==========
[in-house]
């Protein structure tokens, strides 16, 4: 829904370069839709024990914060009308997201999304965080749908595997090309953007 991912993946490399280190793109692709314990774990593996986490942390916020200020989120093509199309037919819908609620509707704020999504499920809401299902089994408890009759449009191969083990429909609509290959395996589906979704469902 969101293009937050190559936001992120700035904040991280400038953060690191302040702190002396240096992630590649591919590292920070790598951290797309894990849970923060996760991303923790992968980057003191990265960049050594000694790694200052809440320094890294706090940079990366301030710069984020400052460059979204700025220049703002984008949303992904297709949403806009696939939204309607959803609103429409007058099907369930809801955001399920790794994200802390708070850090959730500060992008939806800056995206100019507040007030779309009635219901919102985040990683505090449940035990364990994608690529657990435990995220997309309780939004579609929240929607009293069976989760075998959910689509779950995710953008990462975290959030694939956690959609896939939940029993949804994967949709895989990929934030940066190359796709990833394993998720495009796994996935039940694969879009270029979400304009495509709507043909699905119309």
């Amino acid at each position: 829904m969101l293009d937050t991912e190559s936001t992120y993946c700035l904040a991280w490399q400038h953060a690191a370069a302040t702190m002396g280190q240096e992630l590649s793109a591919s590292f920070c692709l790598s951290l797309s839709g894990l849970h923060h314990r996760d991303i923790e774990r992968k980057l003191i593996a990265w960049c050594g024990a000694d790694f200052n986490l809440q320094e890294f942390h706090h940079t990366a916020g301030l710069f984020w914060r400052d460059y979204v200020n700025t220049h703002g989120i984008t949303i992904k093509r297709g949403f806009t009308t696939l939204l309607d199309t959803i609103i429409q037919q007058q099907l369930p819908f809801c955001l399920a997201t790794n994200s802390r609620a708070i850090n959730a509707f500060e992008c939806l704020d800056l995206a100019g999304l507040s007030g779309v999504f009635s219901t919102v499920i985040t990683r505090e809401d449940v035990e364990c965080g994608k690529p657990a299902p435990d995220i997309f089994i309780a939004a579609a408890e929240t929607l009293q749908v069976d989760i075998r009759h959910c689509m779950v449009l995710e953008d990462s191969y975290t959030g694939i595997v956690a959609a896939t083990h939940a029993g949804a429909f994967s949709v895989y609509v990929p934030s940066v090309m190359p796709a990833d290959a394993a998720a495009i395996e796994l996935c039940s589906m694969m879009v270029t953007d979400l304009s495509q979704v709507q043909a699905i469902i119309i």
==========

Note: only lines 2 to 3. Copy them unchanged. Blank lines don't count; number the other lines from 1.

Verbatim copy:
């Protein structure tokens, strides 16, 4: 829904370069839709024990914060009308997201999304965080749908595997090309953007 991912993946490399280190793109692709314990774990593996986490942390916020200020989120093509199309037919819908609620509707704020999504499920809401299902089994408890009759449009191969083990429909609509290959395996589906979704469902 969101293009937050190559936001992120700035904040991280400038953060690191302040702190002396240096992630590649591919590292920070790598951290797309894990849970923060996760991303923790992968980057003191990265960049050594000694790694200052809440320094890294706090940079990366301030710069984020400052460059979204700025220049703002984008949303992904297709949403806009696939939204309607959803609103429409007058099907369930809801955001399920790794994200802390708070850090959730500060992008939806800056995206100019507040007030779309009635219901919102985040990683505090449940035990364990994608690529657990435990995220997309309780939004579609929240929607009293069976989760075998959910689509779950995710953008990462975290959030694939956690959609896939939940029993949804994967949709895989990929934030940066190359796709990833394993998720495009796994996935039940694969879009270029979400304009495509709507043909699905119309």
């Amino acid at each position: 829904m969101l293009d937050t991912e190559s936001t992120y993946c700035l904040a991280w490399q400038h953060a690191a370069a302040t702190m002396g280190q240096e992630l590649s793109a591919s590292f920070c692709l790598s951290l797309s839709g894990l849970h923060h314990r996760d991303i923790e774990r992968k980057l003191i593996a990265w960049c050594g024990a000694d790694f200052n986490l809440q320094e890294f942390h706090h940079t990366a916020g301030l710069f984020w914060r400052d460059y979204v200020n700025t220049h703002g989120i984008t949303i992904k093509r297709g949403f806009t009308t696939l939204l309607d199309t959803i609103i429409q037919q007058q099907l369930p819908f809801c955001l399920a997201t790794n994200s802390r609620a708070i850090n959730a509707f500060e992008c939806l704020d800056l995206a100019g999304l507040s007030g779309v999504f009635s219901t919102v499920i985040t990683r505090e809401d449940v035990e364990c965080g994608k690529p657990a299902p435990d995220i997309f089994i309780a939004a579609a408890e929240t929607l009293q749908v069976d989760i075998r009759h959910c689509m779950v449009l995710e953008d990462s191969y975290t959030g694939i595997v956690a959609a896939t083990h939940a029993g949804a429909f994967s949709v895989y609509v990929p934030s940066v090309m190359p796709a990833d290959a394993a998720a495009i395996e796994l996935c039940s589906m694969m879009v270029t953007d979400l304009s495509q979704v709507q043909a699905i469902i119309i």